Chair_Sandys_Music_CambridgeThough he is said to play a little banjo, Sheehan’s instrument of choice is the turntable, and it has been through the airwaves as much as anything that he has been able to share his deep knowledge of music with the public. Starting in 1986, Sheehan has hosted a show called “Traditional Folk” on WUMB in Boston. There are few pleasures to compare with driving along the Boston waterfront of an evening to the accompaniment of some chestnut from The Skillet Lickers or The Blue Sky Boys, followed by Sheehan’s succinct commentary in his distinctive burr. During Sheehan’s convalescence, the show has lived on through reruns. Until Sheehan is back on his feet, it will be hosted by Gersh.

When he wasn’t installed behind the microphone or the counter of his store, Sheehan could often be found in the lobby of a concert hall or in the mess hall of a music camp, selling music and instru-ments. His wide-ranging involvement in the New England music scene earned him a Boston Bluegrass Heritage Award in 2009. He once told me that he would have liked to have gotten out to see and sell at more events, but that too often required him to close the shop on weekends. “That’s when we make the big bucks,” he said with a dry laugh.

In truth, of course, Sheehan never realized much money from his passion, yet his store endured, despite decades of tumult in the music business. In closing at this time, Sandy’s Music joins a long list of local record, sheet music and instrument vendors who have recently thrown in the towel, a sad parade that begs us to ask, why now?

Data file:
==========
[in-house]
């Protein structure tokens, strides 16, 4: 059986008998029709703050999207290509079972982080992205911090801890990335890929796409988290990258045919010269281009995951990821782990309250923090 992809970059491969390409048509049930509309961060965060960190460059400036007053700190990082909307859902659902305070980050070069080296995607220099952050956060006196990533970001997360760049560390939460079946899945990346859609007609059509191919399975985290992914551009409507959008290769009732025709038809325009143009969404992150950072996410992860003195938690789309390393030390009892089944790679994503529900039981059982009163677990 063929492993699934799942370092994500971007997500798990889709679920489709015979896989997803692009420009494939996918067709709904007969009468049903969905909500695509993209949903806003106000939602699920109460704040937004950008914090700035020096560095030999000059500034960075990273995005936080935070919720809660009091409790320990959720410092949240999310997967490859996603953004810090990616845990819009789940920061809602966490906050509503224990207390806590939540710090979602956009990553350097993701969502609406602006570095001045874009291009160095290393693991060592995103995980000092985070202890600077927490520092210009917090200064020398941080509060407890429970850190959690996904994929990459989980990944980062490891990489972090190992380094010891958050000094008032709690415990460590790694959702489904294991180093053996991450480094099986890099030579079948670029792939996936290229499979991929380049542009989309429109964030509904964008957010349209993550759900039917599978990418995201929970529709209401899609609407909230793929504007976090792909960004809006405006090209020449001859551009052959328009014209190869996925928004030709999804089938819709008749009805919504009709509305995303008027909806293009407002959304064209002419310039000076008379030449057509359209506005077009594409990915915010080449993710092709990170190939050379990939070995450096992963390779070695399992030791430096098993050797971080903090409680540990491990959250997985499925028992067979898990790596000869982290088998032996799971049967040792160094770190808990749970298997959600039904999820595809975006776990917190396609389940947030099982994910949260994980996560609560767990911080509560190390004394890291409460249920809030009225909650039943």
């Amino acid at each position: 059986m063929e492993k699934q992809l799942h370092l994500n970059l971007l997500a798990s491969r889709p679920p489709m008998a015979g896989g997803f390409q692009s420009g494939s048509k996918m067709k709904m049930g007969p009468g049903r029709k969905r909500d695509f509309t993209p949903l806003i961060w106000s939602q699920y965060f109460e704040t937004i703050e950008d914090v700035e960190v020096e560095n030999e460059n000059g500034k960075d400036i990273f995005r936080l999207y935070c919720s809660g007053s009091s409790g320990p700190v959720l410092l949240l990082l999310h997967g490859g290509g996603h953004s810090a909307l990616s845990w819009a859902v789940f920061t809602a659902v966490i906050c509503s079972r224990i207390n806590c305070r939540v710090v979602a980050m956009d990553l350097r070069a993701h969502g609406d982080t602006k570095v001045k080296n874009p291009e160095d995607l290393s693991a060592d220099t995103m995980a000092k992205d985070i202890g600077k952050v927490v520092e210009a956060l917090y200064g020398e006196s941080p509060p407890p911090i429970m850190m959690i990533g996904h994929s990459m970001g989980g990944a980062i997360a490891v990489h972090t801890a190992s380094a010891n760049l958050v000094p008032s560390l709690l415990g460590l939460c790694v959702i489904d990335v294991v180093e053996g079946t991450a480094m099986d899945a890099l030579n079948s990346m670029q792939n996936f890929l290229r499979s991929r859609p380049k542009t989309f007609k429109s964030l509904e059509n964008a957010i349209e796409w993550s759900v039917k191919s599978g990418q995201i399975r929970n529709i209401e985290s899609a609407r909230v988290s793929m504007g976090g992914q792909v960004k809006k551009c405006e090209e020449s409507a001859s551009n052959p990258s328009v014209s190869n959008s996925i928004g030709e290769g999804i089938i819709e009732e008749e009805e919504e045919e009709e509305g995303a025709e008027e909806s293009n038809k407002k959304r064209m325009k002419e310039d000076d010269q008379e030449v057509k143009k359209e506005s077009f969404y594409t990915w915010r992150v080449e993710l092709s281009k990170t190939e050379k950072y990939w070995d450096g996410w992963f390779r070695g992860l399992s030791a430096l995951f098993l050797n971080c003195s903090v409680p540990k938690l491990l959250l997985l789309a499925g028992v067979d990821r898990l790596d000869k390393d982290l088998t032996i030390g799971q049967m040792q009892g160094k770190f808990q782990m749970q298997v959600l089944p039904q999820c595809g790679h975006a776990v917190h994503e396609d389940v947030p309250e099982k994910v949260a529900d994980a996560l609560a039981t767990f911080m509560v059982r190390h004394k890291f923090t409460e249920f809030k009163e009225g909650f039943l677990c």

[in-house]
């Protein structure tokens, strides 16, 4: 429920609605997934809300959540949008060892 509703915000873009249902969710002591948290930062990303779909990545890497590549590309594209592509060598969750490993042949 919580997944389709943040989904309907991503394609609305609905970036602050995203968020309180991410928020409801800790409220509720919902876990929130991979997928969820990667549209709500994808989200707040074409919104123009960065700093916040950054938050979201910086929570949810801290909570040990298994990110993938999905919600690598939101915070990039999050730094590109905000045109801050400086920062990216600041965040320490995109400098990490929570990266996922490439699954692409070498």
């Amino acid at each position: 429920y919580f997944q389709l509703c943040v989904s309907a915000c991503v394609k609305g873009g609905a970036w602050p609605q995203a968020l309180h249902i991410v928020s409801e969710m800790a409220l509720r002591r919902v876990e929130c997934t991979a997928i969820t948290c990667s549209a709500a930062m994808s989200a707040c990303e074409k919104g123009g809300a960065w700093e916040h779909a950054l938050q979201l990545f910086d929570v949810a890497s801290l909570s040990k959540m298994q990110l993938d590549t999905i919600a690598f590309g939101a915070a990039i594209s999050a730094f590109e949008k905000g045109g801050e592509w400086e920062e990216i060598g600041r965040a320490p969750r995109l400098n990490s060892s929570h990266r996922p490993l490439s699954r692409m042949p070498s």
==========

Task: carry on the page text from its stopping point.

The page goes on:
In the 1980’s and 1990’s stores like Sandy’s were able to fend off the assault from big box stores like Guitar Center (for instruments) and HMV (for records) by focusing on hard-to-find, local and used merchandise. Of course, they also provided a much more personable shopping experience.

Truck_in_front_of_Sandys_Music_Cambridge

In recent years, however, many of the stores have been done in by the Information Revolution. What’s interesting is that the internet picked these shops clean from two opposing directions. On the one hand, Amazon and Ebay gave customers access to a globalized marketplace that pushed prices down close to wholesale levels. On the other hand, Craigslist and the like provided ways for buyers and sellers of instruments to connect locally without the need of a middleman (unless you consider Craig and his list a middleman). Some of the small shops have managed to maintain a toehold by working their own internet sales very aggressively. Sandy’s Music was doing that a bit, too, but of course it’s very hard to be “heard” in the hurlyburly of the worldwide web.